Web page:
Stardust review: Excellent documentary that quite rightly conveys the full horror of that night

Television: Three-part film’s strength comes in never falling into ghoulishness or sensationalism

By necessity, Stardust (RTÉ One, Sunday – Tuesday) makes for harrowing viewing. The three-part documentary about the Stardust fire and its scandalous aftermath contains horrific descriptions of the dead – of bodies still licked by flames as they were lined up outside the nightclub by emergency services, of family members unable to identify loved ones, so extensive were the injuries.

There is eyewitness testimony, too, from survivors who saw the club in Artane, Dublin, engulfed by flames on Valentine’s night 1981. On that dreadful evening, 48 people died, 214 were injured – while countless others would bear the emotional scars for life.

“The flames was going across the ceiling then there was a gush of fire and it was like the material from the ceiling was falling on fire,” recalls Phyllis Campbell, who worked as a lounge girl in the club.

“The lights went out ... People screaming, glasses smashing, the roars of the fire – so we held on to each other and we went through the bar – I slipped and fell. I remember my aunt asking if it is really, really bad – and she saying half of Coolock is gone.”

It’s hard to watch. But it is only proper that the full horror is conveyed so that viewers can understand the suffering of the families and the importance of their fight for justice. Crucially the film, aired over three nights, is never ghoulish or sensationalist. The dead are not reduced to statistics but presented as loved sons and daughters.

“In a way, we didn’t know then what the scale of the tragedy was, how many people had died and the numbers who were injured,” recalls Charlie Bird, the late RTÉ reporter who covered the Stardust and who was interviewed about it before his death this March.

Charlie Haughey [the mercurial Taoiseach and local TD] arrives, and the most bizarre thing of all is that we walked through the Stardust. We were allowed in – talk about forensics, it’s the most bizarre thing. We were actually allowed to trudge through it.”

Alongside the horror, the viewer will feel anger at how the families were treated. A 1981 tribunal presided over by High Court judge Ronan Keane stated the fire was a result of “probable arson”. The owners and managers of the nightclub, the Butterly family, later took a case against the State and were awarded £580,000 compensation for “malicious damage”.

This was a stomach-turning example of victim blaming, and the families were understandably appalled. While the owners of the Stardust received hundreds of thousands, those families were fobbed off with just £5,000 for a dead child.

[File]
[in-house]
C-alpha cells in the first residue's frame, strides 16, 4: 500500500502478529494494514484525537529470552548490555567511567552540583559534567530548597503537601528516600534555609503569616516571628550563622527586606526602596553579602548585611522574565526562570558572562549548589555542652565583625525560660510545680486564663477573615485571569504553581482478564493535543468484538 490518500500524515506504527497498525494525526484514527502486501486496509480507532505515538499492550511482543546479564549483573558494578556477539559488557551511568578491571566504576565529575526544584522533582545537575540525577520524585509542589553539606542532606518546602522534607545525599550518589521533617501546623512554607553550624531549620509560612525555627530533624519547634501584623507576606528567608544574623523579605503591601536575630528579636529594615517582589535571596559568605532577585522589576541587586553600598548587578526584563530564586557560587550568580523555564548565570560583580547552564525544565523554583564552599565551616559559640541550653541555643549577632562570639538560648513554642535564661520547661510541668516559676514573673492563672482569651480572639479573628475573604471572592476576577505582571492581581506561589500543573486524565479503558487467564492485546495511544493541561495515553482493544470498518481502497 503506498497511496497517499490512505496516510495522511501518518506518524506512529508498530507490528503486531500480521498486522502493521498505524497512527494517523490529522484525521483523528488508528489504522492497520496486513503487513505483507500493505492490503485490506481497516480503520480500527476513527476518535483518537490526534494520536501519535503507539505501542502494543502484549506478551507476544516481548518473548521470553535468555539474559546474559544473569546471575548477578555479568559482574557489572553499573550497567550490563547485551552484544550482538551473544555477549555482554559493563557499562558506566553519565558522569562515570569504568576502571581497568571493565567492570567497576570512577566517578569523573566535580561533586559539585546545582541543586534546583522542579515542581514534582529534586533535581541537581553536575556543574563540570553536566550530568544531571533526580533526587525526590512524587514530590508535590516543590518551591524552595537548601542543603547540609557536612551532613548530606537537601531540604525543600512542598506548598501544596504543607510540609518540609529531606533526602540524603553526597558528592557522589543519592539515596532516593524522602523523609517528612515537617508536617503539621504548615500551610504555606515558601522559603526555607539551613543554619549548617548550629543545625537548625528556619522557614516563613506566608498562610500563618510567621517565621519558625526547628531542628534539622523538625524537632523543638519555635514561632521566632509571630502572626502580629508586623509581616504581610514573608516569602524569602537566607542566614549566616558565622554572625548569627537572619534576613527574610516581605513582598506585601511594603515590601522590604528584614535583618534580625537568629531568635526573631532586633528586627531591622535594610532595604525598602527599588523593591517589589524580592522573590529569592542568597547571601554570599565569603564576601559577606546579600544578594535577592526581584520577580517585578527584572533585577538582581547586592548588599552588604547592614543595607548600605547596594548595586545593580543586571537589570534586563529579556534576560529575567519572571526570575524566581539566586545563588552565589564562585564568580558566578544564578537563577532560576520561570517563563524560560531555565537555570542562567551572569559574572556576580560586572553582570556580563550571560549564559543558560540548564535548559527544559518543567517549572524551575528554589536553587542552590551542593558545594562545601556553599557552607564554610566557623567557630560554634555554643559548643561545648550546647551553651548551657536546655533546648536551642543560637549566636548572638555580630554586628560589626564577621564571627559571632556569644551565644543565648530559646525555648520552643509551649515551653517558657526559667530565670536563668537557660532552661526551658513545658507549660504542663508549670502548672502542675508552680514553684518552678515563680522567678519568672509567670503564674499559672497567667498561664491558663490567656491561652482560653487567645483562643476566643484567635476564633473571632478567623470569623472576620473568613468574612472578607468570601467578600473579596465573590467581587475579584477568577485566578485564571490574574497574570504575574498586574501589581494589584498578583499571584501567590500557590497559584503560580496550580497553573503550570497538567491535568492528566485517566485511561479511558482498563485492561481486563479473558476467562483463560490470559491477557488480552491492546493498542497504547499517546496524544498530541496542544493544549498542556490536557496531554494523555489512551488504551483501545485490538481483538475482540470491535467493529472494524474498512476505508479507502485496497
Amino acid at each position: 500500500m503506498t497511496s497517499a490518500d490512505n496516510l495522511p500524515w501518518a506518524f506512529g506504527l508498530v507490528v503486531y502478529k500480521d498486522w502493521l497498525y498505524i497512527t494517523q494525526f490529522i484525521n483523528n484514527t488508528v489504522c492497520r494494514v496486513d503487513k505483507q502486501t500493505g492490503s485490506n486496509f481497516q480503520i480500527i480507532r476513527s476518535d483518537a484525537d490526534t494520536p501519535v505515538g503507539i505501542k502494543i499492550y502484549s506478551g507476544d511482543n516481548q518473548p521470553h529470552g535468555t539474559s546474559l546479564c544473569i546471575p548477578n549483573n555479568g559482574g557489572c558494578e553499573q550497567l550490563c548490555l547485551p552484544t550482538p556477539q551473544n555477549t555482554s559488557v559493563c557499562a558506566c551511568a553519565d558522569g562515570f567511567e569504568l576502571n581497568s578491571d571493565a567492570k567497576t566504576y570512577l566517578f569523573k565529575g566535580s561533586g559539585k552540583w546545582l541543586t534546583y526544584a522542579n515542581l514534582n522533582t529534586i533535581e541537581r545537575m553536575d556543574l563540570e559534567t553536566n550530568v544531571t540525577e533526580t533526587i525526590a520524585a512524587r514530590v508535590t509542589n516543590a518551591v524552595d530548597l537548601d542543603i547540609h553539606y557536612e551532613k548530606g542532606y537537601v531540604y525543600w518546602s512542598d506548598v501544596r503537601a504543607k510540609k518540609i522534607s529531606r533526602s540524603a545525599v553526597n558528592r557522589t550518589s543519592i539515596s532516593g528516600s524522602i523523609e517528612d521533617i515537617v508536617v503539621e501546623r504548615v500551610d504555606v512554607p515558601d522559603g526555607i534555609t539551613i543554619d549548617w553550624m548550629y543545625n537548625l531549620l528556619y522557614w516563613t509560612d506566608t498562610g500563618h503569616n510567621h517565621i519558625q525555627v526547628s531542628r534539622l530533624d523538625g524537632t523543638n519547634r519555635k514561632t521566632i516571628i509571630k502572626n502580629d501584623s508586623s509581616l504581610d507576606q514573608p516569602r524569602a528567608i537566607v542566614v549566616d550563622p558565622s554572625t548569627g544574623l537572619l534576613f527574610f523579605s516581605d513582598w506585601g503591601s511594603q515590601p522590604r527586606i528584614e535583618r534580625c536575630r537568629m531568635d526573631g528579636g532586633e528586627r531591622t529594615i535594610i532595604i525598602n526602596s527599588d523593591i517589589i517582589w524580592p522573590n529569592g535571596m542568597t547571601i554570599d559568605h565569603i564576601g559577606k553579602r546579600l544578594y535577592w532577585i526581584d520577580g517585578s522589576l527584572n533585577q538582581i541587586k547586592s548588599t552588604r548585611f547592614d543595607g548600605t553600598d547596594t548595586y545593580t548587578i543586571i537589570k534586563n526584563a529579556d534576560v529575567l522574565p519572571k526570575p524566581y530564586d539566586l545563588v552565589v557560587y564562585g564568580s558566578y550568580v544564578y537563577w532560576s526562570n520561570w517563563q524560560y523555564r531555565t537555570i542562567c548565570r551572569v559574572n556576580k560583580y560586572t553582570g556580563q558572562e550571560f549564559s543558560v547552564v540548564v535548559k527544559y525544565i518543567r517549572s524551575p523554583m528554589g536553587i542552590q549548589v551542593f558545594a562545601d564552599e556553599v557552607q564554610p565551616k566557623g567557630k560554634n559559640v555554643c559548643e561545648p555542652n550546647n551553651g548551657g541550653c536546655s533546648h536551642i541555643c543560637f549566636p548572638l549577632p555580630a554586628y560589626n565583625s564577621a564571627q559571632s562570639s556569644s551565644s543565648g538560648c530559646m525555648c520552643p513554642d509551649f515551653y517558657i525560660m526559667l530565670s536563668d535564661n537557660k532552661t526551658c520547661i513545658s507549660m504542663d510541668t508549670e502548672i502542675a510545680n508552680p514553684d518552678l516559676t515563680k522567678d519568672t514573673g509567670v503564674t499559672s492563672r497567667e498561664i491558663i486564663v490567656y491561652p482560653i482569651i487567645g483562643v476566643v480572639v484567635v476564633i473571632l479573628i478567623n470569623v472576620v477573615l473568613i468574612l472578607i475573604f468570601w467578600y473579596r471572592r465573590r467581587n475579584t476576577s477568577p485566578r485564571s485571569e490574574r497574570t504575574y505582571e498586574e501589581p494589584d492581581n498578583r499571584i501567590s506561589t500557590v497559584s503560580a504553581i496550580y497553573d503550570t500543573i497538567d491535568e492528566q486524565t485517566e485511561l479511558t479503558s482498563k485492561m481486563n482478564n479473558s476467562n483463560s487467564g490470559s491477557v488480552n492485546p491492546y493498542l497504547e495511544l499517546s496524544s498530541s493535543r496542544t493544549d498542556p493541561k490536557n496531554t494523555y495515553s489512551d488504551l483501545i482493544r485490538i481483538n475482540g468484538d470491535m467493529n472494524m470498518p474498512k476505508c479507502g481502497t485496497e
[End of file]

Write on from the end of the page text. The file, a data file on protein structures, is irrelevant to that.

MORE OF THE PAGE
You can’t put a price on the death of a loved one – but the State did so and added to the trauma of the families and the survivors. “You were told to strip off and show your scars. You had to stand in front of three people to show your injuries,” recalls one survivor. “They decided we’ll give you x amount. We were told you don’t speak about this again.”

Why were they treated in this way? One reason is that this is how power works in Ireland – the further you are from the centre, the less you matter. But class was also a component: if you came from a working-class community, your life was judged to be worth less than that of someone from a more “respectable” background.

“These people are living in a working-class area,” says journalist Ken Curran of the unsubstantiated theory that the blaze was started deliberately. “Sure, what else would they do? [But start the fire]. It suited the agenda. Let’s get this over and done with. Let’s move on. ”

However, if the State wanted to move on, the families refused to give up. The long fight for justice is covered in episode three, which concludes with this year’s reopened inquest into the Stardust. We accompany Bridget McDermott, who lost three children in the fire and whose marriage subsequently unravelled when her husband tried to numb his grief with alcohol.

“I couldn’t believe it,” she recalls. “It took three of my kids who just went out to enjoy themselves.”

But she never stopped fighting. In April, she and the other families were finally vindicated when a jury concluded the dead had been victims of unlawful killing. Justice had been served – though far too late and without anyone held accountable. This excellent documentary stands as a powerful indictment of a state and a society that let the families for decades suffer and which had to be shamed into doing the right thing.

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